8. Take postings with a grain of salt. Although for the life of me I can’t fathom anyone answering 145 questions this week (it’s only Tuesday as of the writing of this blog), the Answer section certainly seems a viable approach to establishing thought leadership, recommending other experts, and engaging others in productive dialogue. However, similar to Wikipedia, you don’t know the authenticity or credibility of the answers. Remember that they provide just one perspective or point of view and should be used as such. If you are a viable service provider, the services section and recommendations as to the quality, value and effectiveness of services delivered could be a great way to toot your own horn. (And remember – if you don’t, there is seldom any music!)
Jobs and Hiring Tab
9. Scan the Want Ads. Early in my selling career (B.G. – Before Google), the Help Wanted ads were an interesting indicator of a company’s direction and growth prospects. If a company is hiring the types of positions that your solution requires, wouldn’t that be a fair indication that they need your products and services?
10. Play-up your international appeal. I am headed to Dubai for the second time in a few short months and the LinkedIn search functionality has proven invaluable locally, regionally and even domestically. Did you know that there are thousands of current and past LinkedIn users with some connection to Dubai? Sort by titles or industries for a targeted Who’s Who list of hubs you should see while in town.
11. Identify regional and industry trends. Trends from regional or industry access can alert you to invest more intentionally in a more diverse and broad-based network. If your top locations and industries are heavily skewed, what happens when you need access to or answers from someone in another geography or industry? This should highlight for you where you invest in your portfolio of relationships.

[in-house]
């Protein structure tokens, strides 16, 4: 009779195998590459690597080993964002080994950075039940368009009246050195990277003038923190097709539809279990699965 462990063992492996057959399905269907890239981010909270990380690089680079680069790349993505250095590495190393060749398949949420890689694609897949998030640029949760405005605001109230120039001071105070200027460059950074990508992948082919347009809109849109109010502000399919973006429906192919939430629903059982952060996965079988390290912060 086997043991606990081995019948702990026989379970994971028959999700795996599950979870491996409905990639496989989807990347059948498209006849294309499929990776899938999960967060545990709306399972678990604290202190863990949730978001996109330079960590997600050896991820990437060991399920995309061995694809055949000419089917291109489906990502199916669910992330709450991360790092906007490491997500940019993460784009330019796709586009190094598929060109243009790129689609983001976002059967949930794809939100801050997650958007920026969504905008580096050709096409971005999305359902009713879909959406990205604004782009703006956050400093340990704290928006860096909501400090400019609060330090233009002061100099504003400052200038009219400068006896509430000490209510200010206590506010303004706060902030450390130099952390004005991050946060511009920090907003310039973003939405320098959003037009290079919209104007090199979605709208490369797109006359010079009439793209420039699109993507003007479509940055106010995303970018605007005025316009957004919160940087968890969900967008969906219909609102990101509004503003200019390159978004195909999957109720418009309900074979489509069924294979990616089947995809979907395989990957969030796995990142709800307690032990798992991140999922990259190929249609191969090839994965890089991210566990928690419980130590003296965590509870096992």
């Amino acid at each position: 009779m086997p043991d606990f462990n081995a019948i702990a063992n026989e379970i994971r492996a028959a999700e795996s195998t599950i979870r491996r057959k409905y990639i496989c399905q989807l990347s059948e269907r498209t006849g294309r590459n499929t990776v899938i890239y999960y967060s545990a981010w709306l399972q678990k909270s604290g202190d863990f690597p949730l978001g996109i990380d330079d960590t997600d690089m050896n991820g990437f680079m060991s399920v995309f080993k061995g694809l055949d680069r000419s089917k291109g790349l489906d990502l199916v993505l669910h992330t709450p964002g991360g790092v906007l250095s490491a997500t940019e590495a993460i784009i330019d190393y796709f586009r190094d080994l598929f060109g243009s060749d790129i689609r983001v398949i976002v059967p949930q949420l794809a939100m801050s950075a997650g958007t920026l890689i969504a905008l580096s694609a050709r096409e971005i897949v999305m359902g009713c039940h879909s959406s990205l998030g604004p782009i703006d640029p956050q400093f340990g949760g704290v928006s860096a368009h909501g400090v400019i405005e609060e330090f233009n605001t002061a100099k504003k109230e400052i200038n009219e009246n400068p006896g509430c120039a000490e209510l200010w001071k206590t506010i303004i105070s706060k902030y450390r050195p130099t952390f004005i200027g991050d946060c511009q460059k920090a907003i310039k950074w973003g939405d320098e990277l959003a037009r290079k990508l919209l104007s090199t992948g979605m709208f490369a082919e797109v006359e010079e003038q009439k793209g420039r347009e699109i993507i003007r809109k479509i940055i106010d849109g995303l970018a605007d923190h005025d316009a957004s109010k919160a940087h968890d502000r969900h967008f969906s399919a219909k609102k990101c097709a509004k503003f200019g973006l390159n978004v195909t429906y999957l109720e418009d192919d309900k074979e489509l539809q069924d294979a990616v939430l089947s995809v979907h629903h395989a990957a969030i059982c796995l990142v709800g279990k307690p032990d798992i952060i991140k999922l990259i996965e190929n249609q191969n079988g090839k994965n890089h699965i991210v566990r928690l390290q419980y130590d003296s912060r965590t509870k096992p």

12. Consider Co-Opetition. Have you ever come across a prospective client opportunity in which you needed additional bandwidth or access to a SME to further improve the client’s condition? My industry is management consulting. By identifying, building and nurturing key relationships with other SMEs in this industry, I can easily turn perceived competitors into huge cooperative assets towards delighting a client.
13. Don’t ignore Network updates. Network updates are perfect conversation starters for those with new roles, connections, recommendations and, yes, even new profile photos. Don’t simply ignore any of the above, but leverage them to stay in touch, engage new contacts, and reconnect with those most relevant to you who may have recently joined LinkedIn.
14. Display your name and headline. Have you noticed who is viewing your profile? By showing your name and headline, you can view when others have viewed your profile. If your focus is business development, or if you are in job transition, what better way to gain some insights as to where you are getting traction?
A lot of people claim that LinkedIn doesn’t work or that there is nothing in it for them. But, like any other tool, you have to invest the time and effort to not only learn what it is, but how it can be most useful for your specific relationship-centric goals and strategies. LinkedIn is simply a social networking tool. Nothing will ever replace a warm call, cup of coffee visit, and the personal touch that drives the Favor Economy.
Please join our upcoming hands-on Webinar on optimizing LinkedIn: Social Networking Technology Tools
And order David’s brand new LinkedIn Best Practices Booklet and DVD, which show you exactly how to get the most out of LinkedIn.